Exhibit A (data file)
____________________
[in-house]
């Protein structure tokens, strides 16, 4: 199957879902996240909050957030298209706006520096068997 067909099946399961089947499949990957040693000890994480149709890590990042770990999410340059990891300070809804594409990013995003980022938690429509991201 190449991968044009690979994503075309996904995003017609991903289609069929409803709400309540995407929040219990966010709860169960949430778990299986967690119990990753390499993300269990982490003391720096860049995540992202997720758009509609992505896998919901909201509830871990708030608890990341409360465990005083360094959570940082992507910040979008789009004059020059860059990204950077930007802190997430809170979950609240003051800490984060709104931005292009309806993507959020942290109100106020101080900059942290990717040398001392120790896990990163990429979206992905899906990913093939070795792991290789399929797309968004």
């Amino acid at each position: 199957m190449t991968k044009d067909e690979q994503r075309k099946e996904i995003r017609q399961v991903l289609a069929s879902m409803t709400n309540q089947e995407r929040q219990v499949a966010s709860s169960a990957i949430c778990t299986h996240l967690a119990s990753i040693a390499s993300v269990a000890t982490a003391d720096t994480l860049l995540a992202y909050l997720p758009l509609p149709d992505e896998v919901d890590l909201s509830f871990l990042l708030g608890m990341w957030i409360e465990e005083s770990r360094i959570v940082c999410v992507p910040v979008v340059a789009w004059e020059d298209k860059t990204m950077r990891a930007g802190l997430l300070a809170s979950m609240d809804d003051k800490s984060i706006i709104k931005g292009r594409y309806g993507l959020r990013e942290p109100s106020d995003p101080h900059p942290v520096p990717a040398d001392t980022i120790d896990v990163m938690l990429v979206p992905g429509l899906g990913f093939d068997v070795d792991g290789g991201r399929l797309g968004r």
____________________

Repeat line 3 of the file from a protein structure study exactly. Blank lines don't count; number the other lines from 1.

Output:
């Amino acid at each position: 199957m190449t991968k044009d067909e690979q994503r075309k099946e996904i995003r017609q399961v991903l289609a069929s879902m409803t709400n309540q089947e995407r929040q219990v499949a966010s709860s169960a990957i949430c778990t299986h996240l967690a119990s990753i040693a390499s993300v269990a000890t982490a003391d720096t994480l860049l995540a992202y909050l997720p758009l509609p149709d992505e896998v919901d890590l909201s509830f871990l990042l708030g608890m990341w957030i409360e465990e005083s770990r360094i959570v940082c999410v992507p910040v979008v340059a789009w004059e020059d298209k860059t990204m950077r990891a930007g802190l997430l300070a809170s979950m609240d809804d003051k800490s984060i706006i709104k931005g292009r594409y309806g993507l959020r990013e942290p109100s106020d995003p101080h900059p942290v520096p990717a040398d001392t980022i120790d896990v990163m938690l990429v979206p992905g429509l899906g990913f093939d068997v070795d792991g290789g991201r399929l797309g968004r």